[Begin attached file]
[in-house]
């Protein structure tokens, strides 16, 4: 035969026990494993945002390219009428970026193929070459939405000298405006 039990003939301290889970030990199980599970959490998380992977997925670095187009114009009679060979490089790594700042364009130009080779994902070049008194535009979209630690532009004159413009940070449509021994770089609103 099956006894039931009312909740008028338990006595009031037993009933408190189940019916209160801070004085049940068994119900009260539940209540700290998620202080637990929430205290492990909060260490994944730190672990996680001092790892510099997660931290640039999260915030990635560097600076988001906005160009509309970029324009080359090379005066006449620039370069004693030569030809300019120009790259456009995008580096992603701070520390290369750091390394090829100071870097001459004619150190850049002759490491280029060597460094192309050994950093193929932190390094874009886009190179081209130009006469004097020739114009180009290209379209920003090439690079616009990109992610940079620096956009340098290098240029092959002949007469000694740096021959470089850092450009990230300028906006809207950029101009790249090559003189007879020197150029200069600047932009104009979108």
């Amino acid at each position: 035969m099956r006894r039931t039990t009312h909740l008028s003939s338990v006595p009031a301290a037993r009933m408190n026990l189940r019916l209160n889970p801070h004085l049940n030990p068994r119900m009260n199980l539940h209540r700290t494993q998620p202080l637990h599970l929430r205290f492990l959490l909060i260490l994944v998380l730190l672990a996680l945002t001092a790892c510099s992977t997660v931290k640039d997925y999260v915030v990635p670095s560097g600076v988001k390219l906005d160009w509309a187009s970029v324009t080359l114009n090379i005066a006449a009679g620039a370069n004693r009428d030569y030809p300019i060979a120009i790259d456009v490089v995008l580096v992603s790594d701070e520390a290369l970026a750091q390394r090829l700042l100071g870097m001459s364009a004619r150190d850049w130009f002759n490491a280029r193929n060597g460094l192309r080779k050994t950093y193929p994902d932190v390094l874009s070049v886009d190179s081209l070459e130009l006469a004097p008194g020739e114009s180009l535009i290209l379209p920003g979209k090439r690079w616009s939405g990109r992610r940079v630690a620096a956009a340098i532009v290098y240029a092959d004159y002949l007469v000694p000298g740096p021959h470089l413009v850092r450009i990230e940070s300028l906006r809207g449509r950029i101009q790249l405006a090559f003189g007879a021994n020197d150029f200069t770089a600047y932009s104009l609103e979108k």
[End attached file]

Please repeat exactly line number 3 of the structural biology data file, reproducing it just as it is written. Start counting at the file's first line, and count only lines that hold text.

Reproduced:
């Amino acid at each position: 035969m099956r006894r039931t039990t009312h909740l008028s003939s338990v006595p009031a301290a037993r009933m408190n026990l189940r019916l209160n889970p801070h004085l049940n030990p068994r119900m009260n199980l539940h209540r700290t494993q998620p202080l637990h599970l929430r205290f492990l959490l909060i260490l994944v998380l730190l672990a996680l945002t001092a790892c510099s992977t997660v931290k640039d997925y999260v915030v990635p670095s560097g600076v988001k390219l906005d160009w509309a187009s970029v324009t080359l114009n090379i005066a006449a009679g620039a370069n004693r009428d030569y030809p300019i060979a120009i790259d456009v490089v995008l580096v992603s790594d701070e520390a290369l970026a750091q390394r090829l700042l100071g870097m001459s364009a004619r150190d850049w130009f002759n490491a280029r193929n060597g460094l192309r080779k050994t950093y193929p994902d932190v390094l874009s070049v886009d190179s081209l070459e130009l006469a004097p008194g020739e114009s180009l535009i290209l379209p920003g979209k090439r690079w616009s939405g990109r992610r940079v630690a620096a956009a340098i532009v290098y240029a092959d004159y002949l007469v000694p000298g740096p021959h470089l413009v850092r450009i990230e940070s300028l906006r809207g449509r950029i101009q790249l405006a090559f003189g007879a021994n020197d150029f200069t770089a600047y932009s104009l609103e979108k």